While NASA has had some big announcements to come out of its space enterprises in recent years, they have primarily come as the result of long-standing missions that were launched during an era when the organization was better funded, or perhaps better at using its limited funding, to get new experiments off the ground. In the modern era, NASA press releases about new missions usually come in one of two flavors: either the announcement of a ground breaking new mission they drew on a white board and hope someone will pay for, or the inevitable announcement that said mission will once again be delayed.
One of those groundbreaking new missions, the famed James Webb Space Telescope that is slated to replace the aging Hubble as our world’s most powerful lens into the dark expanse of the universe, now falls under that second category, as NASA announced this week that its launch will be delayed nearly year, until the summer of 2019.
According to NASA’s press release regarding the delay, it is required to complete testing on the telescope, particularly its sunshield, despite stipulating that testing has been “going well and on schedule.”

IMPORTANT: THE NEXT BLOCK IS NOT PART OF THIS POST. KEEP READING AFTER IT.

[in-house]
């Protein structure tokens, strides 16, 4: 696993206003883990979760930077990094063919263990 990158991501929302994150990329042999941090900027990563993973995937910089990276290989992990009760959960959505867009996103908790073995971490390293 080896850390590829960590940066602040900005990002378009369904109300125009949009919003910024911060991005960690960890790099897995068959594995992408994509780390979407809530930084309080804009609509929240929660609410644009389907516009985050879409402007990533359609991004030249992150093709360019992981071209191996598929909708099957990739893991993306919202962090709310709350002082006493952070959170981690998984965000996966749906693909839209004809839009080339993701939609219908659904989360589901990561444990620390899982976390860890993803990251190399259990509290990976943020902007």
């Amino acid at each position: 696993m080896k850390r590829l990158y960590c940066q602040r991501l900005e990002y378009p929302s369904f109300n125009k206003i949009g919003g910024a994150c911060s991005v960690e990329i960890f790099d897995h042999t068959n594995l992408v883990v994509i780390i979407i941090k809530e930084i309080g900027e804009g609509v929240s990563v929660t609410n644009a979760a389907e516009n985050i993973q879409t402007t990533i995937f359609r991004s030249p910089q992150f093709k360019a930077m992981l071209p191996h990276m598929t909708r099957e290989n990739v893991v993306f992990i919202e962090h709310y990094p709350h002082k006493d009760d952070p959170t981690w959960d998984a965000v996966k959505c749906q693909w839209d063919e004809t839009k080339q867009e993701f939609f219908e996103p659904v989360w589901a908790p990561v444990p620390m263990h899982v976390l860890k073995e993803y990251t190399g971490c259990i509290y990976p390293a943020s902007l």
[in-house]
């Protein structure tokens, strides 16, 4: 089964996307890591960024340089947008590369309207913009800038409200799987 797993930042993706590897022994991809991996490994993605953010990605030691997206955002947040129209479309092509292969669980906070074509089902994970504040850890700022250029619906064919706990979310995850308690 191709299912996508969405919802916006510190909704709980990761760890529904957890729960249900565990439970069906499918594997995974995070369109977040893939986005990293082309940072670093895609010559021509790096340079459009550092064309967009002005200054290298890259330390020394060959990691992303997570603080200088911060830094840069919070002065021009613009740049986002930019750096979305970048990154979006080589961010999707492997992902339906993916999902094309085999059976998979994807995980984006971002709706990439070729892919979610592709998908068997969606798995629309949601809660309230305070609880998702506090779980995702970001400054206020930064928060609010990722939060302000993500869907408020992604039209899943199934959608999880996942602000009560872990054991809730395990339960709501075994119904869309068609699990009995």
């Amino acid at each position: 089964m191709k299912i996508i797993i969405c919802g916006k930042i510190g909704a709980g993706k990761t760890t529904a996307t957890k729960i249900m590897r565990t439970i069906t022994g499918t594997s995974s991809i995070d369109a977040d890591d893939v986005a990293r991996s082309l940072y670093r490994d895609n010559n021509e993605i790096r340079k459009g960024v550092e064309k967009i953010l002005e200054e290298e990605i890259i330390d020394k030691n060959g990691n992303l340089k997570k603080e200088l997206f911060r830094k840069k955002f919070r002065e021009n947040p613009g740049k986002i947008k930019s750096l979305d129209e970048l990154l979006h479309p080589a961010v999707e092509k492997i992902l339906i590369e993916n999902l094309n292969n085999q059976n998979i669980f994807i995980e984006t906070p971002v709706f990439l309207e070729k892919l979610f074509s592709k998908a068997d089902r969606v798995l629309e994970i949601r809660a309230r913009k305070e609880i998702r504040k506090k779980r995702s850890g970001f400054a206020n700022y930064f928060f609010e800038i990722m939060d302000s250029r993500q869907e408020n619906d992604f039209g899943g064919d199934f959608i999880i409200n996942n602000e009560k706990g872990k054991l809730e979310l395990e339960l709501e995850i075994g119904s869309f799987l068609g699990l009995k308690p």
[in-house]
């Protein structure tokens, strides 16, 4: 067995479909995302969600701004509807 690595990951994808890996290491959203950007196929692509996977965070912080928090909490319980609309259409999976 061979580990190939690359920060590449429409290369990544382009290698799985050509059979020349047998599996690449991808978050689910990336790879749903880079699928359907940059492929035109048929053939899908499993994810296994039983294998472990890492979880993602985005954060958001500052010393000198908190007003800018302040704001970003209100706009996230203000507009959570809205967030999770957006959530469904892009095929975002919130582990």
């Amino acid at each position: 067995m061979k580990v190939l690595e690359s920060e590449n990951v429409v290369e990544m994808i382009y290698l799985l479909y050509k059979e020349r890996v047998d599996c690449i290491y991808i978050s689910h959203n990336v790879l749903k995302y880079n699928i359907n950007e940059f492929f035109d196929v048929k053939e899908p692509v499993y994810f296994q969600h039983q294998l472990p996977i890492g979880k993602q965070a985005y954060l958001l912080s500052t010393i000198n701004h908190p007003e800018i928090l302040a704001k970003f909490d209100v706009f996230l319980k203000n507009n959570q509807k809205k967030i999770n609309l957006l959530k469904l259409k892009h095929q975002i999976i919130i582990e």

Webb’s spacecraft and sunshield are larger and more complex than most spacecraft. The combination of some integration activities taking longer than initially planned, such as the installation of more than 100 sunshield membrane release devices, factoring in lessons learned from earlier testing, like longer time spans for vibration testing, has meant the integration and testing process is just taking longer,” said Eric Smith, program director for the James Webb Space Telescope at NASA Headquarters in Washington. “Considering the investment NASA has made, and the good performance to date, we want to proceed very systemmatically through these tests to be ready for a Spring 2019 launch.”